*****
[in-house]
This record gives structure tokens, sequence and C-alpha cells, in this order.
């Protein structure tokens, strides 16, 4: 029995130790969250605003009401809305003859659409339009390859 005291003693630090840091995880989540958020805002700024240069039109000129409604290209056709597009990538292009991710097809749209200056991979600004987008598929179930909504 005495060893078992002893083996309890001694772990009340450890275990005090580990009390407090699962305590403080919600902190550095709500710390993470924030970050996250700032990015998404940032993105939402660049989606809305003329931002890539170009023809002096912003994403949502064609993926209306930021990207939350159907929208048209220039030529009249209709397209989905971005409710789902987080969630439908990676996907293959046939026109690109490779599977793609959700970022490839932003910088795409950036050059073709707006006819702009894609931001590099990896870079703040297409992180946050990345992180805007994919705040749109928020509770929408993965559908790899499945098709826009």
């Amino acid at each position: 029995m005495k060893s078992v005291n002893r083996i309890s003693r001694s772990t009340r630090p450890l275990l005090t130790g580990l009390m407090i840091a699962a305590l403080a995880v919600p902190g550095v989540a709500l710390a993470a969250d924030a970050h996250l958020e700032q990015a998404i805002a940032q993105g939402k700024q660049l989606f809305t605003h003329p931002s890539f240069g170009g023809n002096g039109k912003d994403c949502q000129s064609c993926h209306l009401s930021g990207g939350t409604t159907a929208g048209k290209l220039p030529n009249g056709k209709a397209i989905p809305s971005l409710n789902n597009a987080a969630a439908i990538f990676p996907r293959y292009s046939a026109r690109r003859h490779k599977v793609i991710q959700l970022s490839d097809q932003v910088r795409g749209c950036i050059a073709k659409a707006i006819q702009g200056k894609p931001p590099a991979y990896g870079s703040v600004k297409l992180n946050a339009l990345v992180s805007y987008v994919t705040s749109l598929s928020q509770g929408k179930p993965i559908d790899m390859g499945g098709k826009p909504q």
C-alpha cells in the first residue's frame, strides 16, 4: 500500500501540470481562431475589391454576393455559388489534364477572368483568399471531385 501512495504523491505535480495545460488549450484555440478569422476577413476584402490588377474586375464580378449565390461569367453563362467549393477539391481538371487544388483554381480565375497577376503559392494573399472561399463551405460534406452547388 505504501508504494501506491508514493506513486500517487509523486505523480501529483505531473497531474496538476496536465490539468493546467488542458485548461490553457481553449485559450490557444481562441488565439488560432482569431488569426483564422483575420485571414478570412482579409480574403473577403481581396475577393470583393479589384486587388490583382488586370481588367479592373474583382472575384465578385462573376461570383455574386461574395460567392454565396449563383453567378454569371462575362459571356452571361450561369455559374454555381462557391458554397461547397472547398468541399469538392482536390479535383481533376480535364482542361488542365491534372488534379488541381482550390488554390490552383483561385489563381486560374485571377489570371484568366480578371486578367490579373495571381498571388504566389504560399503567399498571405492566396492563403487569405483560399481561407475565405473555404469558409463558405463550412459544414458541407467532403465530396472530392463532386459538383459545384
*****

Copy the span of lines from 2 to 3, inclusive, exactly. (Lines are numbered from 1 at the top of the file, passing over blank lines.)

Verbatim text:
This record gives structure tokens, sequence and C-alpha cells, in this order.
């Protein structure tokens, strides 16, 4: 029995130790969250605003009401809305003859659409339009390859 005291003693630090840091995880989540958020805002700024240069039109000129409604290209056709597009990538292009991710097809749209200056991979600004987008598929179930909504 005495060893078992002893083996309890001694772990009340450890275990005090580990009390407090699962305590403080919600902190550095709500710390993470924030970050996250700032990015998404940032993105939402660049989606809305003329931002890539170009023809002096912003994403949502064609993926209306930021990207939350159907929208048209220039030529009249209709397209989905971005409710789902987080969630439908990676996907293959046939026109690109490779599977793609959700970022490839932003910088795409950036050059073709707006006819702009894609931001590099990896870079703040297409992180946050990345992180805007994919705040749109928020509770929408993965559908790899499945098709826009």